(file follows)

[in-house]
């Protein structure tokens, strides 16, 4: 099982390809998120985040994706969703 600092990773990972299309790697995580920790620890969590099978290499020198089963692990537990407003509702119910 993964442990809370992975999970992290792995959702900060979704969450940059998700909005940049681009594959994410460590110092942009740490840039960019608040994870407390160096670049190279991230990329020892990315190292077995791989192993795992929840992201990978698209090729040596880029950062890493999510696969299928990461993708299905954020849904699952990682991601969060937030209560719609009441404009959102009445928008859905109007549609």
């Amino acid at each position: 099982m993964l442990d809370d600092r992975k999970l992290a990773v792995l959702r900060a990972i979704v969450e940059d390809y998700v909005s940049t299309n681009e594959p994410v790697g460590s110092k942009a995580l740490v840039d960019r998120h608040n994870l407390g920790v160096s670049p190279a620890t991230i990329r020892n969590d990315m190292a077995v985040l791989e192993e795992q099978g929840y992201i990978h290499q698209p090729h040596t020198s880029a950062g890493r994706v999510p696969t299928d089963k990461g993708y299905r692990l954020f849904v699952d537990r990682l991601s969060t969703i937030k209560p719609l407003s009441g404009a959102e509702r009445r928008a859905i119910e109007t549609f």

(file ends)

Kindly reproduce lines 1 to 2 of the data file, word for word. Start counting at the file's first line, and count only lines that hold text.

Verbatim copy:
[in-house]
């Protein structure tokens, strides 16, 4: 099982390809998120985040994706969703 600092990773990972299309790697995580920790620890969590099978290499020198089963692990537990407003509702119910 993964442990809370992975999970992290792995959702900060979704969450940059998700909005940049681009594959994410460590110092942009740490840039960019608040994870407390160096670049190279991230990329020892990315190292077995791989192993795992929840992201990978698209090729040596880029950062890493999510696969299928990461993708299905954020849904699952990682991601969060937030209560719609009441404009959102009445928008859905109007549609």